Given the nature of the conference, I propose to focus on two basic policy initiatives that can be taken at a governmental level by Islamic states: the promotion of academic research and training in Islamic Peace Studies and the setting up of an international Islamic Peace Organization. These proposals should by no means be taken to imply that efforts by individuals, and non-governmental groups and organizations are any less important. To the contrary, measures to be found in Islamic sources for preventing violence primarily focus on individual responsibilities; and peace advocacy through NGO’s can also play a vital role in promoting a culture of peace. However, the suggestions offered here are directed toward how Islamic states can facilitate the conditions under which halal and haram may be observed by Muslims in conditions of conflict and violence in the contemporary world. Islamic states should seek to protect Muslims from being oppressed and from becoming oppressors. They should promote unity among Muslims without threatening variety, and at the same time promote cooperation and harmony among all their citizens, Muslims and non-Muslims.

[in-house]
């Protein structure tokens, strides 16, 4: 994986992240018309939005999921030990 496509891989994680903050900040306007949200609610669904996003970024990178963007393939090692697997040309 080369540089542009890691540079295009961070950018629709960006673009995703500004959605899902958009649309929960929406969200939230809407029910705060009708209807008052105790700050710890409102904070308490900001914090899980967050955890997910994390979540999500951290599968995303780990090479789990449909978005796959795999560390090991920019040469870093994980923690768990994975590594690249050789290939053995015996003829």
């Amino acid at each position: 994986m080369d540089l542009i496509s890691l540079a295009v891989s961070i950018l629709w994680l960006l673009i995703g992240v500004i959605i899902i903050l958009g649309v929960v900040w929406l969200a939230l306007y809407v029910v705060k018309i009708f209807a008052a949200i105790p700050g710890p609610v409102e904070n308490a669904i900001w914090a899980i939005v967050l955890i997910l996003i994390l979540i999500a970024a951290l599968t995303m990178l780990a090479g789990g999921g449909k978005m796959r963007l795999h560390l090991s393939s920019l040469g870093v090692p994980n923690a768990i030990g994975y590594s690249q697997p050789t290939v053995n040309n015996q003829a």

Islamic Studies

All too often the Muslim voices that are given attention by Western media are those of extremists who condone the use of violence in order to achieve political and social aims. After 9/11, there was a vast condemnation of terrorism by Muslim scholars and intellectuals across the world, yet many Europeans and Americans remain ignorant of this, and the uninformed repeatedly asked why Muslims were not speaking out against terrorism. Muslims were speaking out against terrorism, but they were not being heard.1 Threats of violence by Muslim extremists would be front page news, but condemnations of extremism by mainstream Muslims were given scant attention. Violent reactions by Muslims to what are perceived as attacks on their religion are newsworthy, but peaceful protests and reasoned responses are largely ignored. The result is not only the creation of a false image of Islam for Westerners, but also the spread of misconceptions about their religion among Muslims.